In an attempt to keep sales going during the height of the COVID-19 pandemic, Eli Klein, owner of Evanston Games & Cafe, began shipping board games internationally. However, this proved to be a disaster when customs confiscated a valuable package and another package was lost entirely.
“It’s been a strange two years,” Klein said. “The main thing was to remain flexible as new information comes out.”
However, Klein said a strong network of customers has supported the store through a phased reopening. In the first few months of the pandemic, Klein shut down the shop entirely and shipped board games from his basement. It has slowly reopened with shops, events, catering and seating.
Now, Klein said, customer participation has mostly returned to normal, although the overall operation of the store has changed. Game nights are no longer held, although Klein hopes to reintroduce them soon.
Prior to the pandemic, events at the Evanston Games & Cafe were hosted by local restaurants. However, with many restaurants struggling with staffing issues, the business now cooks all food in-house, according to Klein.
Evanston Games & Cafe online store, which previously only sold Magic: The Gathering card packs, currently offers the store’s entire collection of games, including board games, escape room games, and expansion packs. The store also ships games nationwide.
Despite difficulties, Klein said his business hasn’t been hit as badly as other companies. He attributed the store’s survival to its strong clientele.
When the store temporarily closed, Evanston Games & Cafe’s Patreon stayed active, a monthly online subscription service that helps companies and developers stay afloat through crowdsourcing donations. Additionally, Klein says that many customers have made every effort to order from the online store, even when other convenient options are available.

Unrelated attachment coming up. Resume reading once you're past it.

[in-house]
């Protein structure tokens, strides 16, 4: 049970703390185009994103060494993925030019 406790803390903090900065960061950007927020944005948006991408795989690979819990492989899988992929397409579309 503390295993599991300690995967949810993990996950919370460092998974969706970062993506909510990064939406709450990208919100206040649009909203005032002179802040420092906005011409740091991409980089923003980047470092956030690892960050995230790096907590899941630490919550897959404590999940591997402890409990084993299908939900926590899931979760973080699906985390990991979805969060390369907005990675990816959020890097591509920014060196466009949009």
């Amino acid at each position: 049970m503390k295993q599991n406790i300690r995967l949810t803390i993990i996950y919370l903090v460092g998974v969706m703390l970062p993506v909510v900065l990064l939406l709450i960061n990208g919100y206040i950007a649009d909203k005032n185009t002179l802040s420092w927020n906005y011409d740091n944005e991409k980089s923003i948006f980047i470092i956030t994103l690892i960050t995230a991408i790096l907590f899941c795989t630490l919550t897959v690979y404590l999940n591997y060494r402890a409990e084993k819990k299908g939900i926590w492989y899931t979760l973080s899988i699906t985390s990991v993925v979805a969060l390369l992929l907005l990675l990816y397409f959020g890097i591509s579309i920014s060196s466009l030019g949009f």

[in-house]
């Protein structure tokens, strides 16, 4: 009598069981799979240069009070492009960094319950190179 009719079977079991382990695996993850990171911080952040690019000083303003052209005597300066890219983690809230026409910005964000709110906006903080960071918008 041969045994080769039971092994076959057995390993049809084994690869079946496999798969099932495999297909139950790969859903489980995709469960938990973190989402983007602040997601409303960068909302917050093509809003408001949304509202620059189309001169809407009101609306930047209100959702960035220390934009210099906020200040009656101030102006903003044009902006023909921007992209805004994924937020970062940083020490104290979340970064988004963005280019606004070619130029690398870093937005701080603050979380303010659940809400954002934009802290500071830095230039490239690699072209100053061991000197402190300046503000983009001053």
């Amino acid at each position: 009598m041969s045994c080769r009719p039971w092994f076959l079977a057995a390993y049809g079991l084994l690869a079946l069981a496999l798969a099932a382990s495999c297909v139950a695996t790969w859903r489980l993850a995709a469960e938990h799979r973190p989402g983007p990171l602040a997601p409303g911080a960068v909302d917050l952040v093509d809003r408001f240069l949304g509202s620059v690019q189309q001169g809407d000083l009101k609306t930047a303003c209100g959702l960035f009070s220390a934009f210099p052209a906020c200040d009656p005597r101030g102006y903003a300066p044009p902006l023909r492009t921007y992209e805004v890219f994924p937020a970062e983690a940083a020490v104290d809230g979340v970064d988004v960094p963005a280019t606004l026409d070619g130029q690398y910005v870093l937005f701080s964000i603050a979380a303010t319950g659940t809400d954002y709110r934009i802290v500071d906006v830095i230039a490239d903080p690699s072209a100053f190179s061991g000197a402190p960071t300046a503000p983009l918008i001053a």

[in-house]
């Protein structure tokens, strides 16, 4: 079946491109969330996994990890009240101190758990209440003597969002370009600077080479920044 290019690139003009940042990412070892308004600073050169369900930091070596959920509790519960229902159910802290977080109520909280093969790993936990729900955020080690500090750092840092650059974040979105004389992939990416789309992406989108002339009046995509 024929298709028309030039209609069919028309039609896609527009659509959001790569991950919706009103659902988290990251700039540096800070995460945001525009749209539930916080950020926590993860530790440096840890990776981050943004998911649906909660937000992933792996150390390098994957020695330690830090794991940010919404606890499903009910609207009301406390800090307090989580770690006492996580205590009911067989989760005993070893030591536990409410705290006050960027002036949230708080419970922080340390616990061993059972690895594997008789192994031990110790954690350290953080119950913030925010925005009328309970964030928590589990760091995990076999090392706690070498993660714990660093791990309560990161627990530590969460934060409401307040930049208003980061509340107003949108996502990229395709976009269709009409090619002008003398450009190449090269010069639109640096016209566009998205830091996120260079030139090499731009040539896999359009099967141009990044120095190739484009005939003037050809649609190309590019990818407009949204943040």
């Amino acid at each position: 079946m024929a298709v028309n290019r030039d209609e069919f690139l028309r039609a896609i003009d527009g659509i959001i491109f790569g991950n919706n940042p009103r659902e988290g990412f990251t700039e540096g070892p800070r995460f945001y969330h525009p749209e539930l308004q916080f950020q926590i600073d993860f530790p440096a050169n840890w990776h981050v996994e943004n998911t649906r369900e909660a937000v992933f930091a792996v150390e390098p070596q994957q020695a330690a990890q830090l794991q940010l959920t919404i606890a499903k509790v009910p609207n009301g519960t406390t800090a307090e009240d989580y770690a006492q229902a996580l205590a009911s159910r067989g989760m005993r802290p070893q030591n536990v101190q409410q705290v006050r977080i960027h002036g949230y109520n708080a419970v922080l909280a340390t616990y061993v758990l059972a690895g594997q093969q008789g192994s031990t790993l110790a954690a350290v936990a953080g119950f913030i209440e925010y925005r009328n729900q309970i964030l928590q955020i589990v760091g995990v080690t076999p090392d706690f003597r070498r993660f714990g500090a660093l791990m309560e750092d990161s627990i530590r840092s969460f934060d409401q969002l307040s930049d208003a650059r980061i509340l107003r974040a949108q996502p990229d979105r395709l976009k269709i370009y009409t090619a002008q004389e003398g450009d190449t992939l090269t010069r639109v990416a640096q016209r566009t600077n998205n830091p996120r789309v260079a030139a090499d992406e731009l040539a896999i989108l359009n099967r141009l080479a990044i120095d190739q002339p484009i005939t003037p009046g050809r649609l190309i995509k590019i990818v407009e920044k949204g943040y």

“They knew it was going to be a tough time for businesses,” Klein said. “They wanted to make sure we were still here.”
Tabletop games don’t adapt well to virtual environments, said recently retired Magic player Gavin Kramer. He said he couldn’t be invested in online gaming.
Similarly, colleague Clair Brown, who was a longtime patron of Evanston Games & Cafe, said gaming doesn’t lend itself to a virtual format. She said the store’s efforts to move gaming sessions online were short-lived.
“There’s just no game for most of them,” Brown said. “It’s hard to coordinate, and playing Magic over a webcam isn’t as fun as playing in person.”
Now that the store is fully reopened, Brown said she still gets nervous when there’s a full house and prefers smaller gatherings for fear of contracting COVID-19. But she said working with the gaming community at the store has helped her with personal struggles.
Brown said the store is a place for people to connect through games, and those interactions have helped her with her social anxiety.
“Meeting people through a common interest makes that a lot easier,” Brown said.
Kramer emphasized the importance of personal connections and the difficulty of replicating them online. Those friendships, he said, are one reason Evanston Games & Cafe means so much to the community.
“It has always been my safest place. It’s a really important space,” Kramer said. “I think a lot of people feel the same way.”
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